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www.TallTimbers.org
Spring 2018 | Vol 11 | No 2   

 

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Bobwhite Nesting Activity Intensifying

Bobwhite nestingAt the end of quail season overwinter survival was well above average, but several cold weather events in March and April stalled the timing of hawk migration, causing hawks to hang around for a couple more weeks than expected. The extended stay of migrating raptors during this time spoiled what could have been a marvelous breeding season density going into the nesting season. Despite the late hawk influence, overwinter survival in the Red Hills region remained on par with long-term averages, compared to above average survival observed in the Albany area.

As reported in the last eNews, bobwhite calls resonated throughout the pines in the Red Hills and Albany area as early as mid-February, with hunters still afield and bird dogs still chasing coveys. Despite this early calling activity, the onset of nesting aligns perfectly with historical records; our first incubated nest in the region was found yesterday (April 30) on Dixie Plantation, and other suspected incubations are occurring at Tall Timbers. Looking back over the past 25 years, the firsts nests are typically found the last week of April or the first week of May, with the earliest nest being incubated April 19 in the Red Hills region. However, in central Florida, the first incubated nests were found a few days earlier,  — even a report of a brood already seen on the ground! Over the past couple of weeks here at Tall Timbers, radio-tracking has revealed that bobwhite movements have shrunk and centralized, especially for hens, indicating that they are likely building nests or already laying and likely to begin incubating in the next several weeks.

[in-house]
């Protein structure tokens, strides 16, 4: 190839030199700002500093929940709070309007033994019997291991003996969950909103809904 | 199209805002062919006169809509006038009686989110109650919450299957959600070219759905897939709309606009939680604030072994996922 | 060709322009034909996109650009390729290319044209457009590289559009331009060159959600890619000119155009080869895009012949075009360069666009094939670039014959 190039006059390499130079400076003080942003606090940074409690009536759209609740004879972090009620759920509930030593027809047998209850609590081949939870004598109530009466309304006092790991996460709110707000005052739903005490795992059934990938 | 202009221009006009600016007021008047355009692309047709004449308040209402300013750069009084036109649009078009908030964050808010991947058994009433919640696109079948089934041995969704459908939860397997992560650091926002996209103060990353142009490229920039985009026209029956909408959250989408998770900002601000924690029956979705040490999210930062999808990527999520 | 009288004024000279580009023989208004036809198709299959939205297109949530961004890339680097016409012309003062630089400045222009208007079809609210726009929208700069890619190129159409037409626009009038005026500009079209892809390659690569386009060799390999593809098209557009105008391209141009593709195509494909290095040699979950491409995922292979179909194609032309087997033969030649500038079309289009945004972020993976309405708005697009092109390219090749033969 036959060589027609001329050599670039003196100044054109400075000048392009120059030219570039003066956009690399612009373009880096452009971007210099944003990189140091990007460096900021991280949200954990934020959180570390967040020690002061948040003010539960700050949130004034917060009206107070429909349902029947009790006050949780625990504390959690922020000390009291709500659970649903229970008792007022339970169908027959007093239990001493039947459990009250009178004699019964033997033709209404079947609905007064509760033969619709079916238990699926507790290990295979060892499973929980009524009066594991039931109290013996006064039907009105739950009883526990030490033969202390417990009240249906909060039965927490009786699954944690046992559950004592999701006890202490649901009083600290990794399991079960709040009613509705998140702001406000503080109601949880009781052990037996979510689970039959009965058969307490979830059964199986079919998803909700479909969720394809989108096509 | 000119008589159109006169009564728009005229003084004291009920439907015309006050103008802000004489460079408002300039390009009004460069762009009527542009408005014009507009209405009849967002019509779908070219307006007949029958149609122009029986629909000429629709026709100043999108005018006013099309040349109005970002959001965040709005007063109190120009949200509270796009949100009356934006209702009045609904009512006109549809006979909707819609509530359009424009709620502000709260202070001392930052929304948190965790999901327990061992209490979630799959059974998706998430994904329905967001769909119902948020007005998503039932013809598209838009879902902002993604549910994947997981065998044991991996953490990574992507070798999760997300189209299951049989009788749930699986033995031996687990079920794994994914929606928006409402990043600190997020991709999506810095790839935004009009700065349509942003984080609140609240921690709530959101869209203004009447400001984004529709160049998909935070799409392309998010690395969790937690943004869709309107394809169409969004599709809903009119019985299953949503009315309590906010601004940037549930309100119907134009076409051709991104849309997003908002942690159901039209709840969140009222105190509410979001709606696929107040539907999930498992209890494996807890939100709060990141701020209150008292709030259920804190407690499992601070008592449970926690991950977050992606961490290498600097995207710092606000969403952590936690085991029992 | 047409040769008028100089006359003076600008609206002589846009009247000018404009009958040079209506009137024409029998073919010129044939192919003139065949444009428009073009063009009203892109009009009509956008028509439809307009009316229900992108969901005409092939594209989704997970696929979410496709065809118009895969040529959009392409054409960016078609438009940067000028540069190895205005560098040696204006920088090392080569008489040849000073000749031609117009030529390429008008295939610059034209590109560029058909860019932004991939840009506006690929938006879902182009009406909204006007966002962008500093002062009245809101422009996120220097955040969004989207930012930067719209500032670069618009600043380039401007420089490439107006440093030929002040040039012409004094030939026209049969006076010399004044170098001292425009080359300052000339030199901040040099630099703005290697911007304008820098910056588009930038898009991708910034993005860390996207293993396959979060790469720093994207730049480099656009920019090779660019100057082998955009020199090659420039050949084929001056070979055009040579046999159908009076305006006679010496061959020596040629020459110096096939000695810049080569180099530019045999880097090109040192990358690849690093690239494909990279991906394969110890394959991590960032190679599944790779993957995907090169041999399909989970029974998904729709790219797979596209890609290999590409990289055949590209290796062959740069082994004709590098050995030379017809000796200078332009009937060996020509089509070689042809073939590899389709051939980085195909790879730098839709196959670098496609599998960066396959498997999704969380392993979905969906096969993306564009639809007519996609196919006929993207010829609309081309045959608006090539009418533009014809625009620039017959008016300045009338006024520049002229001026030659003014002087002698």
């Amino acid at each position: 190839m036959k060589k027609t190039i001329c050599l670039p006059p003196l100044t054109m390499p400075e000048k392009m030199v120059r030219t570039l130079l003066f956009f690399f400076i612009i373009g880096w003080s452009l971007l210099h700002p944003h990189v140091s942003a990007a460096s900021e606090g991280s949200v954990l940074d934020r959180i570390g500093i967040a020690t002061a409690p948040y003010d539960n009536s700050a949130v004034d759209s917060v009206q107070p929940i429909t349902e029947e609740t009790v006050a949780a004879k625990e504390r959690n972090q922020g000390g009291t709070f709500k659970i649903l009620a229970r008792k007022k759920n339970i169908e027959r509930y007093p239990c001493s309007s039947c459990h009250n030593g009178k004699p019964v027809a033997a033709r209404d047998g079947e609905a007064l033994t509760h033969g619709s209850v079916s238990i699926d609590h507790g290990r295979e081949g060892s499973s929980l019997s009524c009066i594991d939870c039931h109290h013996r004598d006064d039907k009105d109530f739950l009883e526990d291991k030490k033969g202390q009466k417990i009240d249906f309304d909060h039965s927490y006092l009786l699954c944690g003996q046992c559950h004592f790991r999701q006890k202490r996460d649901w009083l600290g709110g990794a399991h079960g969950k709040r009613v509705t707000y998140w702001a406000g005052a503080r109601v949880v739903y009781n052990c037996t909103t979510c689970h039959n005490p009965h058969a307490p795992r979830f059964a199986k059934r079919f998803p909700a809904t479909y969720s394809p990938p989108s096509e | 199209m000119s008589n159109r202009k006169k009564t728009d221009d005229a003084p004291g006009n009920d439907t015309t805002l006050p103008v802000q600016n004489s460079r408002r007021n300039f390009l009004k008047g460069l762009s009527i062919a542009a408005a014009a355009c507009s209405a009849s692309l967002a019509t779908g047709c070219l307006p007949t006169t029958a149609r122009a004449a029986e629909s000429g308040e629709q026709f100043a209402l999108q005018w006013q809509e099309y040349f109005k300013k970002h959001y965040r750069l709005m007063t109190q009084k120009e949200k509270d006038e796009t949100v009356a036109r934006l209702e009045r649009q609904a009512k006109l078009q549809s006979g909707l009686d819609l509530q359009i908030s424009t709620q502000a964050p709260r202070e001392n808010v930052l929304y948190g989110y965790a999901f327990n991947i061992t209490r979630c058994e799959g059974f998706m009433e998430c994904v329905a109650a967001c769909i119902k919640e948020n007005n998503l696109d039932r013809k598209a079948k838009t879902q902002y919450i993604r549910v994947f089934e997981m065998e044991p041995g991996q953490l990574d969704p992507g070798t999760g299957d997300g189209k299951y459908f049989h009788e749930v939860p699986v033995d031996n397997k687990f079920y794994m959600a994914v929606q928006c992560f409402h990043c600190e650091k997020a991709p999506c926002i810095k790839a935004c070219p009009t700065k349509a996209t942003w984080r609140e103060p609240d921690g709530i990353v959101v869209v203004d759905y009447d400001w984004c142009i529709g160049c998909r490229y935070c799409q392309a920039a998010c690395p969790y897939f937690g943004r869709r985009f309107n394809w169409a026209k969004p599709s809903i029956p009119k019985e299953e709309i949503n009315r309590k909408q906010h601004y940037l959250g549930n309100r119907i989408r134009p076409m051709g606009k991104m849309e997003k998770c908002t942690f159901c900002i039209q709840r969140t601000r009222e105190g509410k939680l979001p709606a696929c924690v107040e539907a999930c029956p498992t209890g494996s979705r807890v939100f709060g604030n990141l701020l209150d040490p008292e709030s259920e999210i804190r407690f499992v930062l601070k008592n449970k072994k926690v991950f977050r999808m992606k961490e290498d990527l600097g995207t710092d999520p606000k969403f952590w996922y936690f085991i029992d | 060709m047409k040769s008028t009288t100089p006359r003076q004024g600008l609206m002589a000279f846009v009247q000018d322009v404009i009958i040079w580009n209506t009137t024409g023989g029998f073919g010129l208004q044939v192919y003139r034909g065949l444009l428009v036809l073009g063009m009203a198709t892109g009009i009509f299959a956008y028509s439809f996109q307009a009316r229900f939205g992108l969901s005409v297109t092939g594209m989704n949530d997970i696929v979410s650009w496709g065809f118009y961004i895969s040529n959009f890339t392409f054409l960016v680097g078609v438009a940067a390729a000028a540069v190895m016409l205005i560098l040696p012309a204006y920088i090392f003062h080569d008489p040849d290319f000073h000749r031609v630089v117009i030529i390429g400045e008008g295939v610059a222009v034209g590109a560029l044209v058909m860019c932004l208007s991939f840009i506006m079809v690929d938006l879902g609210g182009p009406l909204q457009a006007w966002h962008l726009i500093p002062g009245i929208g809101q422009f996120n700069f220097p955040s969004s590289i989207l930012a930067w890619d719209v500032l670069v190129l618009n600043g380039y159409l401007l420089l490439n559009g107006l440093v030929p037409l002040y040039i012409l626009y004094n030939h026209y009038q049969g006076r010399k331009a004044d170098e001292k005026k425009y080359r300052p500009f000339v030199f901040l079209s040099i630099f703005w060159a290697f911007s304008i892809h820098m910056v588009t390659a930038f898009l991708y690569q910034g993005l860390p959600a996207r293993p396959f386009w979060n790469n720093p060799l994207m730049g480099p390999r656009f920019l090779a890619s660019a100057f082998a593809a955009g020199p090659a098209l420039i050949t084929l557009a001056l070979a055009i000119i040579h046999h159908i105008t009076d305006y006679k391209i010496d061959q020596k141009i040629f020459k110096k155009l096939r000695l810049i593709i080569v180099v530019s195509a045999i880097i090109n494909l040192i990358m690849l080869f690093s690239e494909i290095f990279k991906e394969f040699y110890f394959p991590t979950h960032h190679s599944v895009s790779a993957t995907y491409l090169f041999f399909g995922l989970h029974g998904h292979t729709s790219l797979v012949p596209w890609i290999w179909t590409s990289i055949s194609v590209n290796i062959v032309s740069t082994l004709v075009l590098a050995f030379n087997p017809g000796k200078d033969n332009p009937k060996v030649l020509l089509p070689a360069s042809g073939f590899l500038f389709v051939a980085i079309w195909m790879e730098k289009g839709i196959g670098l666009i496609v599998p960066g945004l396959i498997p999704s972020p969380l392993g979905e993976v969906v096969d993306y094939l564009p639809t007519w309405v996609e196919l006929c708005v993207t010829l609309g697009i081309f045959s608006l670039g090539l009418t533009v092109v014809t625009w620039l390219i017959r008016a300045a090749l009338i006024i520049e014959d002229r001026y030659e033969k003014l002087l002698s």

Given that nesting activity is well underway and intensifying, the best case scenario is that burning is already completed to avoid destroying nests. But, if necessary, a small window is still open for wrapping up final burns for the season. Our research shows that burning as late as mid-May results in less than 10% of all incubated nests being destroyed, but burning much later can objectionably impact nesting efforts (see Figure 1). If a nest is destroyed by fire in late April or early May, there is still plenty of time for re-nesting, but maintaining small burn blocks among a patchy landscape of unburned areas will mitigate ill-effects on bobwhite production. It is better to burn a little late and lose a few nests than to let the cover go unburned for a third or fourth year.

Incubated Nests graph

Figure 1. Timing of nesting activity (initiated and incubated for >1,300 nests) for radio-tagged bobwhites on Tall Timbers. The red-shaded region highlights nesting activity through May 15 and dashed-box area indicates nesting activity through the end of May. Long-term peak in incubation occurs in late-May and early-June.

The mission of Tall Timbers Research Station & Land Conservancy is to foster exemplary land stewardship through research, conservation and education.